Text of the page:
County Executive Steve Bellone (D) was joined by several county legislators on Tuesday, June 13, at the H. Lee Dennison Building in Hauppauge, signing legislation that will fortify 12-year term limits for county offices.
Although term limits have existed in Suffolk County since 1993, the original statute was ambiguous. This new law, which was passed unanimously by the county Legislature last month, will cement 12-year terms for the offices of executive, legislator and comptroller.
Bellone considered this a much-needed measure that has received “overwhelming support” from the public and that reaffirms the original intent of the 1993 law.
“People really believe and understand that there is a value in turning over the people who are in office, that after a period of years — 12 years in this case — it’s time to give someone else an opportunity,” he said. “If there is a time limit in office, there’s more likely to be a focus on what’s in the interest of people rather than maintaining themselves in that office.”
The 1993 law was poorly written, offering a loophole for those eager to circumvent its legislative intent, allowing officials to bypass its 12-year cap after a break in service. Bellone said this new law closes that loophole, establishing a fixed-term limit of 12 total years for each respective office.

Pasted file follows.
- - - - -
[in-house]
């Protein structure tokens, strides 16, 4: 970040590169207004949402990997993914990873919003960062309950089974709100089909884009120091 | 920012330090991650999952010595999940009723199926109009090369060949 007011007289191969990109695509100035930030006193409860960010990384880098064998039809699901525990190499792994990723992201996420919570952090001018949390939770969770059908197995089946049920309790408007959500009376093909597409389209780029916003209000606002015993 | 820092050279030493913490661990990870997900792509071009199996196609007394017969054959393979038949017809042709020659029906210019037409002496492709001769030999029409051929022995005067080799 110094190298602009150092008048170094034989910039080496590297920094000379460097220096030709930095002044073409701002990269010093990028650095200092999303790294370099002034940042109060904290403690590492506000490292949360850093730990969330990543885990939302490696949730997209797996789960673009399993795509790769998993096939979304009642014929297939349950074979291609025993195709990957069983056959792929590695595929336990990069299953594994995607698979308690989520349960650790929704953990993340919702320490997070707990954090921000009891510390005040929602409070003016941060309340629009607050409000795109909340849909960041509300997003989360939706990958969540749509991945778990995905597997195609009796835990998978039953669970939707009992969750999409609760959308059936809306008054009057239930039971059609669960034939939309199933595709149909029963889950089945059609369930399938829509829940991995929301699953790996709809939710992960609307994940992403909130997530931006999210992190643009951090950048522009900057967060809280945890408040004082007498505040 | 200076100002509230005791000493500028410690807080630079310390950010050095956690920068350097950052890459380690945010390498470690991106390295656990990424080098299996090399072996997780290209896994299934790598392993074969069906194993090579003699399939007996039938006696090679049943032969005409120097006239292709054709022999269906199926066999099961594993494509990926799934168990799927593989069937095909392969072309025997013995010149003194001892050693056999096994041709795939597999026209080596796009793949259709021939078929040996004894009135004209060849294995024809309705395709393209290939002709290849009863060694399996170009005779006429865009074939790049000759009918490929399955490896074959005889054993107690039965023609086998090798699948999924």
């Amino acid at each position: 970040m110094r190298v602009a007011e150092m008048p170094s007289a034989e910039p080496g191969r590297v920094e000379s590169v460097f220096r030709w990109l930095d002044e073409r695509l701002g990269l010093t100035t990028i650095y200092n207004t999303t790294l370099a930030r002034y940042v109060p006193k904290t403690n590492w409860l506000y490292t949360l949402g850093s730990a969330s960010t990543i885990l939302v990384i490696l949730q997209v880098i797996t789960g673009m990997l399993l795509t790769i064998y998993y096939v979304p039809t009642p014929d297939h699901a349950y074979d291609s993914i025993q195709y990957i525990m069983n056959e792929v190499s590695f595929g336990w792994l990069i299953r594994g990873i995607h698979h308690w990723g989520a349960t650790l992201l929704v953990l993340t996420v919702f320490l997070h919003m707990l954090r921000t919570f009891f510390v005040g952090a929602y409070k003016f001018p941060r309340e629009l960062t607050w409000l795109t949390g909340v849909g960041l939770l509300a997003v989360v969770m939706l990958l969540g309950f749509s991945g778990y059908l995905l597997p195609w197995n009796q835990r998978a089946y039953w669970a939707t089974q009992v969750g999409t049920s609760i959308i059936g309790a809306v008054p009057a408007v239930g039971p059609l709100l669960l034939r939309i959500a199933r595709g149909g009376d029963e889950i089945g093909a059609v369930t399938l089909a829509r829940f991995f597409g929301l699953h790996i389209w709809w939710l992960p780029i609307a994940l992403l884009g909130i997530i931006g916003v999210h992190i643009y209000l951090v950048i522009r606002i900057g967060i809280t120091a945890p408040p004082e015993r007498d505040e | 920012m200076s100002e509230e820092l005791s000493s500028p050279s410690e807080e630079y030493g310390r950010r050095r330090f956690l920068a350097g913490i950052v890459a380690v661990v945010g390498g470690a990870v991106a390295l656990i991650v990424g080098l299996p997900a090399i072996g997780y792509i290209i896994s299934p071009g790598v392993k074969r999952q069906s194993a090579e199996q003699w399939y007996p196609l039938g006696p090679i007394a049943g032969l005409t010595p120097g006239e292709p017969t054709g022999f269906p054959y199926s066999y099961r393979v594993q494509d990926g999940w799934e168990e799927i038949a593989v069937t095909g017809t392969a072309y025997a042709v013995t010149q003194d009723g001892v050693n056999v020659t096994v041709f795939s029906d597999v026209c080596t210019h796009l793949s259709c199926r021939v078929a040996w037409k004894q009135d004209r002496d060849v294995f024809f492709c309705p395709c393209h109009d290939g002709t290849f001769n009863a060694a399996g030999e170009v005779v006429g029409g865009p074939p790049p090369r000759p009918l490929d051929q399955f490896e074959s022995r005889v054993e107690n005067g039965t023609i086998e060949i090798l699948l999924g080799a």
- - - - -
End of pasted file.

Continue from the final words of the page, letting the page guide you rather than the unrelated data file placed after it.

“This Legislature has made it clear in this action today that they want to limit government, that they want to limit the time that someone can serve,” the county executive said. “Our experience here in Suffolk County is that that is absolutely a good thing.”
Presiding Officer Kevin McCaffrey (R-Lindenhurst) shared why this law will benefit voters. By creating more turnover in county government, the term limits will make room for new blood and fresh ideas.
“I’ve served in the Legislature for a little bit over eight years now,” he said. “I have seen some come and go and said, ‘I hate to see them go.’ But you know what? Someone takes their place and we have an input of different ideas and different personalities, and I think it’s been positive.”
Legislator Stephanie Bontempi (R-Centerport) sponsored this legislation. Elected for the first time in 2021, Bontempi views the term limits as a motivating influence, creating a fixed window of time for her to deliver results for her constituents.
“There will be no more sitting idly, languishing over decisions for decades,” she said. “I want to actually produce results.” The legislator added, “It just simply is good government — new ideas, new candidates.”
The law will make one final pit stop before it is formally enacted. County voters will weigh in on the matter in a referendum this November. Both the county executive and the legislators present urged Suffolk County residents to ratify this legislation.